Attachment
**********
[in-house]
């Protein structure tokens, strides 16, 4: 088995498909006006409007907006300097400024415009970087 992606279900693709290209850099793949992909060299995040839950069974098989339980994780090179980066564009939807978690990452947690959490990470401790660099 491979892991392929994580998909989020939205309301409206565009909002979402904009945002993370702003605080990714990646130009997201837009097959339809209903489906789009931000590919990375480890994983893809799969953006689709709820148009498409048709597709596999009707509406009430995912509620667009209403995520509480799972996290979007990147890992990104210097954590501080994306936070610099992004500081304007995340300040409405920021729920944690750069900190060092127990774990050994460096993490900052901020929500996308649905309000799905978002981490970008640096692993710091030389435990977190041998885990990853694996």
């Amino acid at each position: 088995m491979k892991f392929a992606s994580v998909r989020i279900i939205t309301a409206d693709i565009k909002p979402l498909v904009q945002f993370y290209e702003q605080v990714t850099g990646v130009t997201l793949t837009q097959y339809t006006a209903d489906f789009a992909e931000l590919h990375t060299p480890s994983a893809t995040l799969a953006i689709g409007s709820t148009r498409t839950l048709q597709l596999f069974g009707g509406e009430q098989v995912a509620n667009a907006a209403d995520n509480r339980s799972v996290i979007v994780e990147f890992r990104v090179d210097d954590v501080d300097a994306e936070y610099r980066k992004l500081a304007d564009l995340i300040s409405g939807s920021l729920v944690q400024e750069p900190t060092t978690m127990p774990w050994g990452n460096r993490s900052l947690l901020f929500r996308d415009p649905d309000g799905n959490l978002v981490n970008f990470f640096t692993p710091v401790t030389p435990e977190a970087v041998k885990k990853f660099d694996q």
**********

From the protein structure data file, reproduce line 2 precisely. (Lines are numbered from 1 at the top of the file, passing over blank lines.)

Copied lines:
């Protein structure tokens, strides 16, 4: 088995498909006006409007907006300097400024415009970087 992606279900693709290209850099793949992909060299995040839950069974098989339980994780090179980066564009939807978690990452947690959490990470401790660099 491979892991392929994580998909989020939205309301409206565009909002979402904009945002993370702003605080990714990646130009997201837009097959339809209903489906789009931000590919990375480890994983893809799969953006689709709820148009498409048709597709596999009707509406009430995912509620667009209403995520509480799972996290979007990147890992990104210097954590501080994306936070610099992004500081304007995340300040409405920021729920944690750069900190060092127990774990050994460096993490900052901020929500996308649905309000799905978002981490970008640096692993710091030389435990977190041998885990990853694996």